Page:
But that doesn’t mean that a Christian should never take an oath. There are some who, like the Quakers, take Jesus’ words literally and therefore refuse to ever take an oath. But there are several reasons why we should not interpret Jesus’ words this way.
First, Jesus himself spoke under oath at his trial. What is interesting is that up to this time, according to Matthew, he was silent. Then when the high priest puts him under oath, he responds (Mt. 26:62-64). Hence, I think Stott is right when he concludes from this that “[w]hat Jesus emphasized in his teaching was that honest men do not need to resort to oaths; it was not that they should refuse to take an oath if required by some external authority.”
Furthermore, Paul himself speaks under oath in several places in his writings, in the sense that he invokes the name of Christ or God to attest to the truth of what he is saying (cf. Rom. 9:1; 2 Cor. 1:23; Gal. 1:20). So it’s clear that the New Testament Christians themselves did not see Jesus’ words as absolute, even though they are couched in absolute language. Furthermore, the fact that God himself has put himself under oath (Heb. 6:16, ff) makes it hard to argue that it is something a Christian should never do.
In fact, to focus on whether or not we should ever take oaths and to make that the point of Jesus’s teaching is in some sense to play into the hands of the Pharisaic misinterpretation of God’s word. It is to miss the main point of the passage. The take away here is that we should always tell the truth and that we shouldn’t need an oath to make our word believable.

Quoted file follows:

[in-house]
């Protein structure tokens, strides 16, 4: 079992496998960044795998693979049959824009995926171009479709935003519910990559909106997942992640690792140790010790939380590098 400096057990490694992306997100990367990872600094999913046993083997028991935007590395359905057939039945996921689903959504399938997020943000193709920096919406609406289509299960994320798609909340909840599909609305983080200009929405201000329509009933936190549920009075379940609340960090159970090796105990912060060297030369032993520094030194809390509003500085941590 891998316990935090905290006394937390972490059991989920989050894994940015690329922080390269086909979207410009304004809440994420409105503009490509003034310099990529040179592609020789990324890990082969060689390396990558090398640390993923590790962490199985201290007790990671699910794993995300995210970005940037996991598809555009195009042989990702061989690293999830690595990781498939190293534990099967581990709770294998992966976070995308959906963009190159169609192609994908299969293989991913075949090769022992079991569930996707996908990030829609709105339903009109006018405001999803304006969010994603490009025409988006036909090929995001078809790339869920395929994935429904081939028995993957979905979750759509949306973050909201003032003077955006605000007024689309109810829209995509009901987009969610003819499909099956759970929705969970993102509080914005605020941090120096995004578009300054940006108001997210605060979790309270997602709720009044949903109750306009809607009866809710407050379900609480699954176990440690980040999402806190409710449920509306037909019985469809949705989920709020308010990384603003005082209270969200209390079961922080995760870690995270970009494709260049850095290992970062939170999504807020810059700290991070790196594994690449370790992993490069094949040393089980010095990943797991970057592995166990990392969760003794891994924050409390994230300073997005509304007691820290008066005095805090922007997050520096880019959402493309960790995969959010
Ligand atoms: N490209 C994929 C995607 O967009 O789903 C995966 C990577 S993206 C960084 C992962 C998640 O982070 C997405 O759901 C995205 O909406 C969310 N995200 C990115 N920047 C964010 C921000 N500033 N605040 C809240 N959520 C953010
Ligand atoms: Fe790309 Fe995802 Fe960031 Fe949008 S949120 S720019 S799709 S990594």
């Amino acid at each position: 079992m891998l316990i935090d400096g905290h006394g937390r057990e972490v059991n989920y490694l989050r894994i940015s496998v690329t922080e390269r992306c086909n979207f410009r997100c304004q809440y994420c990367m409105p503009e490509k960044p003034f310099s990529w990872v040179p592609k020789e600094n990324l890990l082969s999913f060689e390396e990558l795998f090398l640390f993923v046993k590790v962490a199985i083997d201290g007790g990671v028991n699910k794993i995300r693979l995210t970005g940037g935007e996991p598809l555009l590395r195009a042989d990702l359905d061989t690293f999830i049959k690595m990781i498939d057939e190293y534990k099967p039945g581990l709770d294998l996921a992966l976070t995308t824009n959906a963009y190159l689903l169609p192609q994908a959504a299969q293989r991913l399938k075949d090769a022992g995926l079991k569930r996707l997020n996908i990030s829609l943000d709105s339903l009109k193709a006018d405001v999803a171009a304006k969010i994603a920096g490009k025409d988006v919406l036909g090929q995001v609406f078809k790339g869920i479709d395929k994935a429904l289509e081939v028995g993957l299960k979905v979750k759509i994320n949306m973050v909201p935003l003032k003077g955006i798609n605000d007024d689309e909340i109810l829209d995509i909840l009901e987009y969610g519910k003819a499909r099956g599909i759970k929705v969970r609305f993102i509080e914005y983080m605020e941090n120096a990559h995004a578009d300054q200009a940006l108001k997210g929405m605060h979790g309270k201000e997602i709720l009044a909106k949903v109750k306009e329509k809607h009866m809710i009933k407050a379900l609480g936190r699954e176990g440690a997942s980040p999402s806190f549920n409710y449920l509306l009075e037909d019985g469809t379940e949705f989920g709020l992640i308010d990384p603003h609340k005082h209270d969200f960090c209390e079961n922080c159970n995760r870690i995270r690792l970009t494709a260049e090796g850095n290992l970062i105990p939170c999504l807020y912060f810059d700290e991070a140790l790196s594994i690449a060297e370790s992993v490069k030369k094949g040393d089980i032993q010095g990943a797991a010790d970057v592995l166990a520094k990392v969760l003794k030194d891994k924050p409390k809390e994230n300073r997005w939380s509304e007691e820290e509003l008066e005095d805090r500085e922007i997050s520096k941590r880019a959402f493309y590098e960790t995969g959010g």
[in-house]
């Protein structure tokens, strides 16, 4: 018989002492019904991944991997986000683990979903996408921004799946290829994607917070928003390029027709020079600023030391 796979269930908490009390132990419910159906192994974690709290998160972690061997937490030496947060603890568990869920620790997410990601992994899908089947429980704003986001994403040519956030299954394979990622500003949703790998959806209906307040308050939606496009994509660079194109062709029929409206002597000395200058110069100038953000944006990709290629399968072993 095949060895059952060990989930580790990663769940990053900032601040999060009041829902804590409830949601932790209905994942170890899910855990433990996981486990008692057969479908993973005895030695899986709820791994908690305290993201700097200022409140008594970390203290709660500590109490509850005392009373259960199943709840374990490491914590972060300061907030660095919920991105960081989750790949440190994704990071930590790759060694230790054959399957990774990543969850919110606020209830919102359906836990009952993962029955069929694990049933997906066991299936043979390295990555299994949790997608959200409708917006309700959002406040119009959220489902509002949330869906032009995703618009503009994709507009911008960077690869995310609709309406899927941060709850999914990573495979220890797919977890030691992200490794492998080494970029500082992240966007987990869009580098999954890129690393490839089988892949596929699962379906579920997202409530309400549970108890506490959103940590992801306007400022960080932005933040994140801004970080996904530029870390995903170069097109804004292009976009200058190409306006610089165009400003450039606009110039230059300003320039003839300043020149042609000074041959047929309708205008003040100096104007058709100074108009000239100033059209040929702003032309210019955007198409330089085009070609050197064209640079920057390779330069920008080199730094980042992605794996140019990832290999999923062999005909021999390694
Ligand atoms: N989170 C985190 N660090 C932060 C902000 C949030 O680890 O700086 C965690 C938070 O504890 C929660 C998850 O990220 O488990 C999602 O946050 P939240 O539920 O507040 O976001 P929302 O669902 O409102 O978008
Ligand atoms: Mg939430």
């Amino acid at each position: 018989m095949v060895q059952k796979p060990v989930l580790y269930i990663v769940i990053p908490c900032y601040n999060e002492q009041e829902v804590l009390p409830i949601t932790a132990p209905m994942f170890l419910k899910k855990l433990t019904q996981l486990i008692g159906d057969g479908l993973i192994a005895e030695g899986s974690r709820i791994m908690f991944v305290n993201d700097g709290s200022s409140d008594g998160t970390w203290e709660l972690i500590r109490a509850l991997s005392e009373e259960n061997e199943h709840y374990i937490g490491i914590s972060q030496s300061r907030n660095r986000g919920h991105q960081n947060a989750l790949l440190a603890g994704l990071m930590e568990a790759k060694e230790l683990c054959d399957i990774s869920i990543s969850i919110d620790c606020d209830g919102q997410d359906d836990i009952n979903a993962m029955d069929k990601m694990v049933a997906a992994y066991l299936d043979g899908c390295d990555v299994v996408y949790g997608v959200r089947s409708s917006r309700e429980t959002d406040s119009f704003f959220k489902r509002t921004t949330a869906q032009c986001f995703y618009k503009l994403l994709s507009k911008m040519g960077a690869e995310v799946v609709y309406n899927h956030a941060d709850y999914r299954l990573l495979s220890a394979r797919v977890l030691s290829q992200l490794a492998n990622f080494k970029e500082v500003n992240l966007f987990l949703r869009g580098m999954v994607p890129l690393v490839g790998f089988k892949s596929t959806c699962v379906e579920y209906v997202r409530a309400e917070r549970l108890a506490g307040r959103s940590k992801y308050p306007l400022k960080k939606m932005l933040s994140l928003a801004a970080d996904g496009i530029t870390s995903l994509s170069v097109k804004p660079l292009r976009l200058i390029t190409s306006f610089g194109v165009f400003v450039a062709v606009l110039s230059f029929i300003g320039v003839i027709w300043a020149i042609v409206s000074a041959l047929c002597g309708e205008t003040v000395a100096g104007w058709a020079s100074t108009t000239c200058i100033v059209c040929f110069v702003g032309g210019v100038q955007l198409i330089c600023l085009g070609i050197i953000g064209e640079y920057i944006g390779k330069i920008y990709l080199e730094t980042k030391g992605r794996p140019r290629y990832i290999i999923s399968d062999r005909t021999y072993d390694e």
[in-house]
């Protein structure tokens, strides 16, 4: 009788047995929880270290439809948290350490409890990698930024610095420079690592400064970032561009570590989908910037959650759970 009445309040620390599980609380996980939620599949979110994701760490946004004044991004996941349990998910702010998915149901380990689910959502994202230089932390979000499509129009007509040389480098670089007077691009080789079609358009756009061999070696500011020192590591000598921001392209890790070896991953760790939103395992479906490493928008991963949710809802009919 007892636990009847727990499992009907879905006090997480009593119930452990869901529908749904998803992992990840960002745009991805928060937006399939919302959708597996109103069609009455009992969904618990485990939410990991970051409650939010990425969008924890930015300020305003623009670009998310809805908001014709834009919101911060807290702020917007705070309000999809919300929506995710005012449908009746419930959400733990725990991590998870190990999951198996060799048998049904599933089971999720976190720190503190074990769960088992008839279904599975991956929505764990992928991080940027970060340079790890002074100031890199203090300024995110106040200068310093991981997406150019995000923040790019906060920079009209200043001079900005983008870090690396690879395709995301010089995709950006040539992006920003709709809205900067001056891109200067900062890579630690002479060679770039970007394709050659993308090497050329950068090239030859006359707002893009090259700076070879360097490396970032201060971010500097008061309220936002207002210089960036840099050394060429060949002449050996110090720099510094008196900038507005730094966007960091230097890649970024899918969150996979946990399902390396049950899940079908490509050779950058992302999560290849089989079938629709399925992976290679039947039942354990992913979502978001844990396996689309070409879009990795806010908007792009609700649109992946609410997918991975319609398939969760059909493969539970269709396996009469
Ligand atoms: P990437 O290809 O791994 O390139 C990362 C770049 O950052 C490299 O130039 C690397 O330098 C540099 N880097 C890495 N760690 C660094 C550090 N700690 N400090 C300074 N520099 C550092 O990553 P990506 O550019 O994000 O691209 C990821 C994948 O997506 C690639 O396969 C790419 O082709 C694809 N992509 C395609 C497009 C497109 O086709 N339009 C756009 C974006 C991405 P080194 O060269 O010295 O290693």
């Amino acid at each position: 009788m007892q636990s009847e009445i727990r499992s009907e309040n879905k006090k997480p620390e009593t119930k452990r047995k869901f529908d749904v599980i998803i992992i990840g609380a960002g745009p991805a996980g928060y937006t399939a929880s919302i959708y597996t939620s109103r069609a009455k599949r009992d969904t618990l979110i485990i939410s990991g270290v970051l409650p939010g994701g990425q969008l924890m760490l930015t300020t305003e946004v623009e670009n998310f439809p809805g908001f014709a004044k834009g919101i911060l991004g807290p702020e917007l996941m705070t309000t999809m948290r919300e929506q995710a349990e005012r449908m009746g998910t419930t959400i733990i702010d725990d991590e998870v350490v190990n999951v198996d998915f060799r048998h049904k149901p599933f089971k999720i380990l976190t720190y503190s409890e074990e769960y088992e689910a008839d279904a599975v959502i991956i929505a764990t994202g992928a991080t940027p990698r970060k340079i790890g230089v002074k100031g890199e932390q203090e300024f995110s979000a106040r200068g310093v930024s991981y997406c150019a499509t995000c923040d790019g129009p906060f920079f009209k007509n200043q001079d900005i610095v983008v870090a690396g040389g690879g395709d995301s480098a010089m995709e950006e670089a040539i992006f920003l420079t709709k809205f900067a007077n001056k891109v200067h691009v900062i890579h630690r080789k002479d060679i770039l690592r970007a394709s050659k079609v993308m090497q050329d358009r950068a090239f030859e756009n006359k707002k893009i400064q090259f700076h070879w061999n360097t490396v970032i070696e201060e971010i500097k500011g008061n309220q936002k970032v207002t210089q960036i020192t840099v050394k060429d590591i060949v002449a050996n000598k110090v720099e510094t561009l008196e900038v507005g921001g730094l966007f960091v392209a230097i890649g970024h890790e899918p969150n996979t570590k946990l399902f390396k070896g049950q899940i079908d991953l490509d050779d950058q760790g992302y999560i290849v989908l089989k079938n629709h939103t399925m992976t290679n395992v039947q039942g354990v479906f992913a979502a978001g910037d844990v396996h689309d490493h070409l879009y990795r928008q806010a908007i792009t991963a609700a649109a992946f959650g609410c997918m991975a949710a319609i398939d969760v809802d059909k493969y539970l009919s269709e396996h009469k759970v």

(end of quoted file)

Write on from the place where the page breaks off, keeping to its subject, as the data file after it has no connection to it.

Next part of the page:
As Christians, as followers of Christ, we are called to be truthful. After all, how can we be believed when it comes to the gospel when we can’t be believed about other things? And the gospel should motivate us above all else to want to be honest men and women. All our hopes lie in the fact that God does not lie, that he always keeps his promises. Paul summed it up to Titus: “[i]n hope of eternal life, which God, who never lies, promised before the world began” (Tit. 1:2). We are saved by hope (Rom. 8:24); most of what God has promised us still lies in the future. If in this life only we have hope in Christ, we are of all men the most to be pitied (1 Cor. 15:19). The fact that you are still a Christian is a testimony to the fact that you really believe that what God has promised you in his word will come to pass. God will not swear falsely, he will not back out of his oath. As Hebrews puts it: “By two unchangeable things, in which it is impossible for God to lie, we who have fled for refuge might have strong encouragement to hold fast to the hope set before us. We have this as a sure and steadfast anchor of the soul, a hope that enters into the inner place behind the curtain, where Jesus has gone as a forerunner on our behalf, having become a high priest forever after the order of Melchizedek” (Heb. 6:19-20). The fact that all our hope lies in the faithfulness of God to his word ought to call us to a similar faithfulness in our words to others. We ought to be perfect, even as our Father in heaven in perfect (Mt. 5:48).